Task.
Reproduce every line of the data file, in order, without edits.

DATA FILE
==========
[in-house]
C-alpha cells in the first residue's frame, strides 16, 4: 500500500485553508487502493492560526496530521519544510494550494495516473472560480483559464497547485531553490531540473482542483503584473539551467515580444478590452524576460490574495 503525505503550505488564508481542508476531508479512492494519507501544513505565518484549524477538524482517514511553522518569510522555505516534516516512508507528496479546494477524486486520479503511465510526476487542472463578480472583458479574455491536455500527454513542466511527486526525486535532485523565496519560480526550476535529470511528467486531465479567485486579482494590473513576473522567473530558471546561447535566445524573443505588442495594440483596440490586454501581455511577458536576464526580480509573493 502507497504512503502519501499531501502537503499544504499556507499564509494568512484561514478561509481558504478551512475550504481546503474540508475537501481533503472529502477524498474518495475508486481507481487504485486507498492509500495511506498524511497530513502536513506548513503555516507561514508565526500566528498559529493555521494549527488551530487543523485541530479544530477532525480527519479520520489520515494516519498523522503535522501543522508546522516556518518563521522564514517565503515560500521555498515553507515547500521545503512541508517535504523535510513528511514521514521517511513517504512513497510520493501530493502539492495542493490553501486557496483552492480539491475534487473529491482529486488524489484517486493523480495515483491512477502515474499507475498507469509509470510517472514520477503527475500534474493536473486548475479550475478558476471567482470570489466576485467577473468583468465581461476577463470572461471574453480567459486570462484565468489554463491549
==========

[in-house]
C-alpha cells in the first residue's frame, strides 16, 4: 500500500485553508487502493492560526496530521519544510494550494495516473472560480483559464497547485531553490531540473482542483503584473539551467515580444478590452524576460490574495 503525505503550505488564508481542508476531508479512492494519507501544513505565518484549524477538524482517514511553522518569510522555505516534516516512508507528496479546494477524486486520479503511465510526476487542472463578480472583458479574455491536455500527454513542466511527486526525486535532485523565496519560480526550476535529470511528467486531465479567485486579482494590473513576473522567473530558471546561447535566445524573443505588442495594440483596440490586454501581455511577458536576464526580480509573493 502507497504512503502519501499531501502537503499544504499556507499564509494568512484561514478561509481558504478551512475550504481546503474540508475537501481533503472529502477524498474518495475508486481507481487504485486507498492509500495511506498524511497530513502536513506548513503555516507561514508565526500566528498559529493555521494549527488551530487543523485541530479544530477532525480527519479520520489520515494516519498523522503535522501543522508546522516556518518563521522564514517565503515560500521555498515553507515547500521545503512541508517535504523535510513528511514521514521517511513517504512513497510520493501530493502539492495542493490553501486557496483552492480539491475534487473529491482529486488524489484517486493523480495515483491512477502515474499507475498507469509509470510517472514520477503527475500534474493536473486548475479550475478558476471567482470570489466576485467577473468583468465581461476577463470572461471574453480567459486570462484565468489554463491549